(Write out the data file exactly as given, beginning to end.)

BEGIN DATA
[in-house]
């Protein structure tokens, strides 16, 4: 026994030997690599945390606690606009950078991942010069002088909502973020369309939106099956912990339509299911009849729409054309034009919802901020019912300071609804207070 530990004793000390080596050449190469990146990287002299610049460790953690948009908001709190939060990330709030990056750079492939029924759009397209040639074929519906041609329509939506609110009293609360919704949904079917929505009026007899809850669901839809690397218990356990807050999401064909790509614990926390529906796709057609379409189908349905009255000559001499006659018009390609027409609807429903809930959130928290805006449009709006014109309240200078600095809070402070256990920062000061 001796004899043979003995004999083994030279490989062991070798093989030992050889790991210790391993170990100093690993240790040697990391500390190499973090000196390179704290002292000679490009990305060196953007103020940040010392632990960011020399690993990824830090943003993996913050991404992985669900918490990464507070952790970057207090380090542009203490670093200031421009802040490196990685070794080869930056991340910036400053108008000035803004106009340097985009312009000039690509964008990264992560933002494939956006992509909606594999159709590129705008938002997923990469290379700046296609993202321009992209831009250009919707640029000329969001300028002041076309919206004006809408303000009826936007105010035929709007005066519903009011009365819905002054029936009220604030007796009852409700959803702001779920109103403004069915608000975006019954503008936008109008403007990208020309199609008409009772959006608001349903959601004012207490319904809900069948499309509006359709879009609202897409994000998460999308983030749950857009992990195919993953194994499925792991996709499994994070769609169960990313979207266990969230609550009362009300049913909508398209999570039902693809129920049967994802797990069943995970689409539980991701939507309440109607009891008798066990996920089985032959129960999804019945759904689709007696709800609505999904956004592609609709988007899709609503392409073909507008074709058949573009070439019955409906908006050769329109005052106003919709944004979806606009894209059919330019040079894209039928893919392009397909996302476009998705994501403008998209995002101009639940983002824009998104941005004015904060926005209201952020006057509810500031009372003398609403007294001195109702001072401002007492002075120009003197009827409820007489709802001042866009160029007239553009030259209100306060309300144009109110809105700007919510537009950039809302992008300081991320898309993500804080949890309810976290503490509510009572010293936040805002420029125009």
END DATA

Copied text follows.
[in-house]
């Protein structure tokens, strides 16, 4: 026994030997690599945390606690606009950078991942010069002088909502973020369309939106099956912990339509299911009849729409054309034009919802901020019912300071609804207070 530990004793000390080596050449190469990146990287002299610049460790953690948009908001709190939060990330709030990056750079492939029924759009397209040639074929519906041609329509939506609110009293609360919704949904079917929505009026007899809850669901839809690397218990356990807050999401064909790509614990926390529906796709057609379409189908349905009255000559001499006659018009390609027409609807429903809930959130928290805006449009709006014109309240200078600095809070402070256990920062000061 001796004899043979003995004999083994030279490989062991070798093989030992050889790991210790391993170990100093690993240790040697990391500390190499973090000196390179704290002292000679490009990305060196953007103020940040010392632990960011020399690993990824830090943003993996913050991404992985669900918490990464507070952790970057207090380090542009203490670093200031421009802040490196990685070794080869930056991340910036400053108008000035803004106009340097985009312009000039690509964008990264992560933002494939956006992509909606594999159709590129705008938002997923990469290379700046296609993202321009992209831009250009919707640029000329969001300028002041076309919206004006809408303000009826936007105010035929709007005066519903009011009365819905002054029936009220604030007796009852409700959803702001779920109103403004069915608000975006019954503008936008109008403007990208020309199609008409009772959006608001349903959601004012207490319904809900069948499309509006359709879009609202897409994000998460999308983030749950857009992990195919993953194994499925792991996709499994994070769609169960990313979207266990969230609550009362009300049913909508398209999570039902693809129920049967994802797990069943995970689409539980991701939507309440109607009891008798066990996920089985032959129960999804019945759904689709007696709800609505999904956004592609609709988007899709609503392409073909507008074709058949573009070439019955409906908006050769329109005052106003919709944004979806606009894209059919330019040079894209039928893919392009397909996302476009998705994501403008998209995002101009639940983002824009998104941005004015904060926005209201952020006057509810500031009372003398609403007294001195109702001072401002007492002075120009003197009827409820007489709802001042866009160029007239553009030259209100306060309300144009109110809105700007919510537009950039809302992008300081991320898309993500804080949890309810976290503490509510009572010293936040805002420029125009």